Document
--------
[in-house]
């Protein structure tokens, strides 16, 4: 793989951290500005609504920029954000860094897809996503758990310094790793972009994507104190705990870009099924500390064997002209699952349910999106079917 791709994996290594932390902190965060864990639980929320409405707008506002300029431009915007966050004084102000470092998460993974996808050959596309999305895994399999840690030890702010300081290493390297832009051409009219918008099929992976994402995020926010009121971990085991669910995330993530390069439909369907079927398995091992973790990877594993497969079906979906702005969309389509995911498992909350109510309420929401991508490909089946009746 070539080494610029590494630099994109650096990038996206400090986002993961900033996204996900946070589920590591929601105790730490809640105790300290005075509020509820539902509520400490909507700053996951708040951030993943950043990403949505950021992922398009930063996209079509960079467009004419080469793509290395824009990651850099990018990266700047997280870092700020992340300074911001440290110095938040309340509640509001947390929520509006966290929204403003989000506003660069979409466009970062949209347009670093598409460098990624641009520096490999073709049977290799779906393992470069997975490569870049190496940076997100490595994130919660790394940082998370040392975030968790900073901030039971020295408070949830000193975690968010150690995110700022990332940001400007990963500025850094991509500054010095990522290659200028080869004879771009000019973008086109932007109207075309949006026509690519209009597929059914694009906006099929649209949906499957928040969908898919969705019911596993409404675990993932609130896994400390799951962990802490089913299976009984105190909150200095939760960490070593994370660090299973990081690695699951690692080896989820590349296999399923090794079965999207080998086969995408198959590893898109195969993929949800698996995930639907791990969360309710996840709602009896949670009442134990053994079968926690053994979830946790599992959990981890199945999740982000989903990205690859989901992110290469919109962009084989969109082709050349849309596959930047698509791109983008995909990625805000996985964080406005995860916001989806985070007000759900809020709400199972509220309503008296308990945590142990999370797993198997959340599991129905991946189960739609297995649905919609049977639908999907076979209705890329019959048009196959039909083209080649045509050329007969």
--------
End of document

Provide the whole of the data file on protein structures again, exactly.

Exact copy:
[in-house]
């Protein structure tokens, strides 16, 4: 793989951290500005609504920029954000860094897809996503758990310094790793972009994507104190705990870009099924500390064997002209699952349910999106079917 791709994996290594932390902190965060864990639980929320409405707008506002300029431009915007966050004084102000470092998460993974996808050959596309999305895994399999840690030890702010300081290493390297832009051409009219918008099929992976994402995020926010009121971990085991669910995330993530390069439909369907079927398995091992973790990877594993497969079906979906702005969309389509995911498992909350109510309420929401991508490909089946009746 070539080494610029590494630099994109650096990038996206400090986002993961900033996204996900946070589920590591929601105790730490809640105790300290005075509020509820539902509520400490909507700053996951708040951030993943950043990403949505950021992922398009930063996209079509960079467009004419080469793509290395824009990651850099990018990266700047997280870092700020992340300074911001440290110095938040309340509640509001947390929520509006966290929204403003989000506003660069979409466009970062949209347009670093598409460098990624641009520096490999073709049977290799779906393992470069997975490569870049190496940076997100490595994130919660790394940082998370040392975030968790900073901030039971020295408070949830000193975690968010150690995110700022990332940001400007990963500025850094991509500054010095990522290659200028080869004879771009000019973008086109932007109207075309949006026509690519209009597929059914694009906006099929649209949906499957928040969908898919969705019911596993409404675990993932609130896994400390799951962990802490089913299976009984105190909150200095939760960490070593994370660090299973990081690695699951690692080896989820590349296999399923090794079965999207080998086969995408198959590893898109195969993929949800698996995930639907791990969360309710996840709602009896949670009442134990053994079968926690053994979830946790599992959990981890199945999740982000989903990205690859989901992110290469919109962009084989969109082709050349849309596959930047698509791109983008995909990625805000996985964080406005995860916001989806985070007000759900809020709400199972509220309503008296308990945590142990999370797993198997959340599991129905991946189960739609297995649905919609049977639908999907076979209705890329019959048009196959039909083209080649045509050329007969």